Yelp Puts Health Inspection Scores on Web

By Stephanie Chuang
|  Thursday, Jan 17, 2013  |  Updated 12:35 PM PDT
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San Francisco is named number one for many things, including “America’s Best City” in 2012 by Bloomberg. The city has pioneered another first, this time in collaboration with Yelp, which is headquartered there: the first to get its restaurant health inspection scores onto the website. Stephanie Chuang reports.

San Francisco is named number one for many things, including “America’s Best City” in 2012 by Bloomberg. The city has pioneered another first, this time in collaboration with Yelp, which is headquartered there: the first to get its restaurant health inspection scores onto the website. Stephanie Chuang reports.

San Francisco is named number one for many things, including “America’s Best City” in 2012 by Bloomberg. The city has pioneered another first, this time in collaboration with Yelp, which is headquartered there: the first to get its restaurant health inspection scores onto the website.

  Mayor Ed Lee is set to make the official announcement Thursday in Washington D.C. at the Winter Conference of Mayors. The inspection scores are public data, but the mayor said it’s been difficult to find specific restaurant information on the city’s Department of Public Health website.
 
Yelp engineers worked with city leaders and employees in San Francisco and in New York City to create a system that allows cities’ restaurant inspection scores to be relayed onto the businesses’ profile pages. The number now sits atop the list of business characteristics, from hours of operation to whether it’s good for kids. Click on that number (out of 100) and it will take you to a second Yelp page that provides the dates and kinds of inspections, as well as the number and details of the violations.
 
Stephanie Ichinose, a Yelp spokesperson, said the goal was “to help create more transparency for this type of information that consumer tax dollars are already paying for.” Ichinose added that another benefit would be to raise the bar for food quality. She cited a Los Angeles County food grading program in the late-90s that revealed “the incidents of food-borne illnesses as reported by hospitals dropped by 13-percent year over year.”
 
For the restaurant industry, there needs to be a focus on putting the numbers into context. “It’s difficult to take something out of context and understand what that number score really reflects. Often you may have a five-point drop or 95 on your score – that’s actually an excellent score for the health department,” Rob Black, executive director of the Golden Gate Restaurant Association, explained. “The only problem may have been that you had weathering on a seal in your fridge, never causing any sort of hazard but something that should be replaced. You’ll get dinged for that, so having the consumers really understand what those ratings mean is really important.”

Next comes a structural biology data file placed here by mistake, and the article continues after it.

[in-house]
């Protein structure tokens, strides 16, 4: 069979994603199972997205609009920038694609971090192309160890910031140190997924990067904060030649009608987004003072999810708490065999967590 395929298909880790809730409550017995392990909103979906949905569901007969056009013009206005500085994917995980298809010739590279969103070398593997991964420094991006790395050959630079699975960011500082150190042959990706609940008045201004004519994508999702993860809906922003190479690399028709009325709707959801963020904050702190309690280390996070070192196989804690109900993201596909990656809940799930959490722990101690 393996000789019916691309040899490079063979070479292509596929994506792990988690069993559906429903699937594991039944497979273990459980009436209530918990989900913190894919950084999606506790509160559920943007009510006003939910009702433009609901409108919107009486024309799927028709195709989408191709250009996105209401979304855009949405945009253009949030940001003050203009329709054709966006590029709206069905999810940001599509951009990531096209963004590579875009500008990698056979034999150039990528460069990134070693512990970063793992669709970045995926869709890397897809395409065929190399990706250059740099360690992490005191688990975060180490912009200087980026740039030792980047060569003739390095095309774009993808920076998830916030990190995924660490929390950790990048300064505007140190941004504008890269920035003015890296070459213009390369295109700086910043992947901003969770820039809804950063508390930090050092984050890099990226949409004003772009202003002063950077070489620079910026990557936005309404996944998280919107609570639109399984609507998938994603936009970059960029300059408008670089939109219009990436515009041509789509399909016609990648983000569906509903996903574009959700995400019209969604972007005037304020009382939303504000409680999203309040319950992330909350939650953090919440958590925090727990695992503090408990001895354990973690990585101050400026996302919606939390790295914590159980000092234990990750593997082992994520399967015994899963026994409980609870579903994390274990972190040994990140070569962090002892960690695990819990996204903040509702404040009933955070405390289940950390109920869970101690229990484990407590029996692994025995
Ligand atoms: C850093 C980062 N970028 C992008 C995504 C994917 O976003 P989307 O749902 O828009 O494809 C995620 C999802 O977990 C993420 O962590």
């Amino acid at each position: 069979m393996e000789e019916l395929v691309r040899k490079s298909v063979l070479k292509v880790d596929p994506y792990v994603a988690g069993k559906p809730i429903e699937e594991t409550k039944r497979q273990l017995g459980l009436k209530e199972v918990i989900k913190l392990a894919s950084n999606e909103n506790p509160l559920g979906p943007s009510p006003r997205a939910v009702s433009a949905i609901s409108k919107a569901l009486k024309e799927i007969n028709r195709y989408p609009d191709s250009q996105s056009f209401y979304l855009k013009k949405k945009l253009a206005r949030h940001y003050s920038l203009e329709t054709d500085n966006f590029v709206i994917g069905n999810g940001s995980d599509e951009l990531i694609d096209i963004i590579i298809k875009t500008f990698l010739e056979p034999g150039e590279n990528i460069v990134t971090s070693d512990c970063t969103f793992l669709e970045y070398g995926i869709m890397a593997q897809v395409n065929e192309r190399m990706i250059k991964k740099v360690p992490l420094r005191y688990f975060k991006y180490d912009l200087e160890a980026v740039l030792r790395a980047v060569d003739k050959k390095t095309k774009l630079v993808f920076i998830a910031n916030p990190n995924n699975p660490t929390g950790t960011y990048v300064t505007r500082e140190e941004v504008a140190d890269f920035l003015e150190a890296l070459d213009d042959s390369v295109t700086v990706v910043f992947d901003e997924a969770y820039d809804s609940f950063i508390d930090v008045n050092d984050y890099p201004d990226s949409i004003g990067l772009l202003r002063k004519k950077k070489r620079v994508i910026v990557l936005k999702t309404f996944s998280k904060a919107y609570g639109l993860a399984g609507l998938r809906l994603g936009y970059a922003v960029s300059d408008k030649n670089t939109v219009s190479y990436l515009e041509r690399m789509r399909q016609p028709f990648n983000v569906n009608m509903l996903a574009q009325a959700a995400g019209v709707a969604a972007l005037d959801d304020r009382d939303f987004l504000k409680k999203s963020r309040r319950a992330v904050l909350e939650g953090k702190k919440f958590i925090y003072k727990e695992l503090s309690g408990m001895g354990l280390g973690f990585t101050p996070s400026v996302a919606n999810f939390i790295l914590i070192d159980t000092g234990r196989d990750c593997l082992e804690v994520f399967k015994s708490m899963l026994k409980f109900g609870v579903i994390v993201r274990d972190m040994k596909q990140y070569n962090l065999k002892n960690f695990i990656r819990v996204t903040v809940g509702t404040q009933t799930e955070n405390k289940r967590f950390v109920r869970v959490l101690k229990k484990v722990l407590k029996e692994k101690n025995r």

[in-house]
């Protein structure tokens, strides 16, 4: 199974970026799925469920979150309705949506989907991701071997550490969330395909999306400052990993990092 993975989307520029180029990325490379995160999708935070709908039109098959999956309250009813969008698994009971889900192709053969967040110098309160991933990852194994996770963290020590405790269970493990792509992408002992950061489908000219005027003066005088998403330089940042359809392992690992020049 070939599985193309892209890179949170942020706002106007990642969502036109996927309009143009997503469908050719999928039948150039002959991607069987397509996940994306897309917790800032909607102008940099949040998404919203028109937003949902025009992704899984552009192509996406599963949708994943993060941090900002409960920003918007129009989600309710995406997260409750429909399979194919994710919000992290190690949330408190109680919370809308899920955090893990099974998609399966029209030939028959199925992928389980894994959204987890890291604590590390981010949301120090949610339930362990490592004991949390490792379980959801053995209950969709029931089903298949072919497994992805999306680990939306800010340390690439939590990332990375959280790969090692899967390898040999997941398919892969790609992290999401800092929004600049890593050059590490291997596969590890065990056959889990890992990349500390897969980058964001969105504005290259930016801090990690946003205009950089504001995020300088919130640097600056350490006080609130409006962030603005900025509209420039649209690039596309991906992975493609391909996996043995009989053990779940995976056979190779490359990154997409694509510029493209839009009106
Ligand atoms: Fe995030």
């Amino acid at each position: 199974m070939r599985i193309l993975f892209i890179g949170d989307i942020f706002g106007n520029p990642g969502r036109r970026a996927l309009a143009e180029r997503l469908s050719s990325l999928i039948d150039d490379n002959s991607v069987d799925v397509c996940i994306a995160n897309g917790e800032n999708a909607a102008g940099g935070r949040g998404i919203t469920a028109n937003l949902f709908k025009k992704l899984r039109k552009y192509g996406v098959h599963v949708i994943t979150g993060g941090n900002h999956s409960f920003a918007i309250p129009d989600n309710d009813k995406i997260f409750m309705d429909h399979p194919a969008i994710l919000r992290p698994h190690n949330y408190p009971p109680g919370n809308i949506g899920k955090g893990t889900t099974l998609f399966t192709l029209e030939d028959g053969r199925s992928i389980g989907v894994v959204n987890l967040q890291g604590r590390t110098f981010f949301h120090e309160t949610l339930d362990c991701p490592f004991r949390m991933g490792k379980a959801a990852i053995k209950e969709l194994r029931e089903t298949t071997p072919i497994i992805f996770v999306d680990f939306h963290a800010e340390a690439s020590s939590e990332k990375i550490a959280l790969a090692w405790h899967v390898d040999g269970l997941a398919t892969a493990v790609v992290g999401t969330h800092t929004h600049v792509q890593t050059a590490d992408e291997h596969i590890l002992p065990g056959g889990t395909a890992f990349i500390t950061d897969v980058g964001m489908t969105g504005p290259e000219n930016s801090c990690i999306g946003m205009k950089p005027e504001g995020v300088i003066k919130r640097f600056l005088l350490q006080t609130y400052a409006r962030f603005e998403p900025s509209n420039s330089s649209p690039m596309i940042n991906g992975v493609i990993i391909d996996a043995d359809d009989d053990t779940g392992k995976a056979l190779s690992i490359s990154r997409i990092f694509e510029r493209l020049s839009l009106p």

Pete Sittnick is managing partner for both Waterbar and Epic Roasthouse on The Embarcadero. At Epic Wednesday night, he said the restaurant has had perfect health inspection scores of 100 for the last few years. Even then, Sittnick said he’s concerned about how the numbers may misrepresent businesses.
 
“With a restaurant, you’re dealing with a lot of equipment, especially in the kitchen. It could be something the restaurant’s aware of, maybe they already called somebody out to fix it, maybe the repairman is on the way that day. But that would be a deduction on a health score and I really don’t feel like that’s fair, especially if the restaurant is on top of it, knows it, and is getting it fixed.” Sittnick insisted that restaurants would then be waiting for a re-evaluation in order to correct their health scores.
 
But Yelpers NBC Bay Area spoke with in San Francisco said there’s no doubt that more information for them, especially when it comes to this, the better.
           
“It’s good that you know if the food you get is clean or somewhat dirty, helps me make a better decision,” said Siriwong Wongthonserm.
 
For Anna Killgore, also from San Francisco, it will matter but not quite as much. “It will definitely deter me from something that had a negative review. I probably won’t seek it out because I care more about the experience than the food quality, but I do think there will be some number shock. Numbers always shock people!”
 
The new Yelp service is set to roll out in New York City in a few weeks, followed by Philadelphia.

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